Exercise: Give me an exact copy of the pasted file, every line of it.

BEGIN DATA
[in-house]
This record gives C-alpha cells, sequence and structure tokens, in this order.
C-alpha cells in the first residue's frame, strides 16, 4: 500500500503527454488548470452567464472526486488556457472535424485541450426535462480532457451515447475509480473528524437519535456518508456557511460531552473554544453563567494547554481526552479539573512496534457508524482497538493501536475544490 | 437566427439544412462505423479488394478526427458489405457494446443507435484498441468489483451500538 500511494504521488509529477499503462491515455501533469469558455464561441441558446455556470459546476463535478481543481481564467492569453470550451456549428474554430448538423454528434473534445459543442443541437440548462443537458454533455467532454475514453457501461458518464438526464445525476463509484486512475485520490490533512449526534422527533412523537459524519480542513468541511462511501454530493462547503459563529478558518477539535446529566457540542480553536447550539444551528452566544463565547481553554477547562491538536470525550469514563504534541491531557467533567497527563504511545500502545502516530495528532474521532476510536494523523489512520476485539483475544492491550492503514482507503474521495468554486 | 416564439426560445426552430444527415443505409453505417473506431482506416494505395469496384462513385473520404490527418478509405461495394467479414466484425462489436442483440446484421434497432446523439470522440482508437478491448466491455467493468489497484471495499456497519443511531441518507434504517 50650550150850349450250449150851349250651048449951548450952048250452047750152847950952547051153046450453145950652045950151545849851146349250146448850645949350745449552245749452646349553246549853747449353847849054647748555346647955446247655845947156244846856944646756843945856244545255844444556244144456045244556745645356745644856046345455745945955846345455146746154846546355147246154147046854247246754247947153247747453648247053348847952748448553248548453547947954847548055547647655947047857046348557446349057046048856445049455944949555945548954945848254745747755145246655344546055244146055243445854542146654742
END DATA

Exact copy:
[in-house]
This record gives C-alpha cells, sequence and structure tokens, in this order.
C-alpha cells in the first residue's frame, strides 16, 4: 500500500503527454488548470452567464472526486488556457472535424485541450426535462480532457451515447475509480473528524437519535456518508456557511460531552473554544453563567494547554481526552479539573512496534457508524482497538493501536475544490 | 437566427439544412462505423479488394478526427458489405457494446443507435484498441468489483451500538 500511494504521488509529477499503462491515455501533469469558455464561441441558446455556470459546476463535478481543481481564467492569453470550451456549428474554430448538423454528434473534445459543442443541437440548462443537458454533455467532454475514453457501461458518464438526464445525476463509484486512475485520490490533512449526534422527533412523537459524519480542513468541511462511501454530493462547503459563529478558518477539535446529566457540542480553536447550539444551528452566544463565547481553554477547562491538536470525550469514563504534541491531557467533567497527563504511545500502545502516530495528532474521532476510536494523523489512520476485539483475544492491550492503514482507503474521495468554486 | 416564439426560445426552430444527415443505409453505417473506431482506416494505395469496384462513385473520404490527418478509405461495394467479414466484425462489436442483440446484421434497432446523439470522440482508437478491448466491455467493468489497484471495499456497519443511531441518507434504517 50650550150850349450250449150851349250651048449951548450952048250452047750152847950952547051153046450453145950652045950151545849851146349250146448850645949350745449552245749452646349553246549853747449353847849054647748555346647955446247655845947156244846856944646756843945856244545255844444556244144456045244556745645356745644856046345455745945955846345455146746154846546355147246154147046854247246754247947153247747453648247053348847952748448553248548453547947954847548055547647655947047857046348557446349057046048856445049455944949555945548954945848254745747755145246655344546055244146055243445854542146654742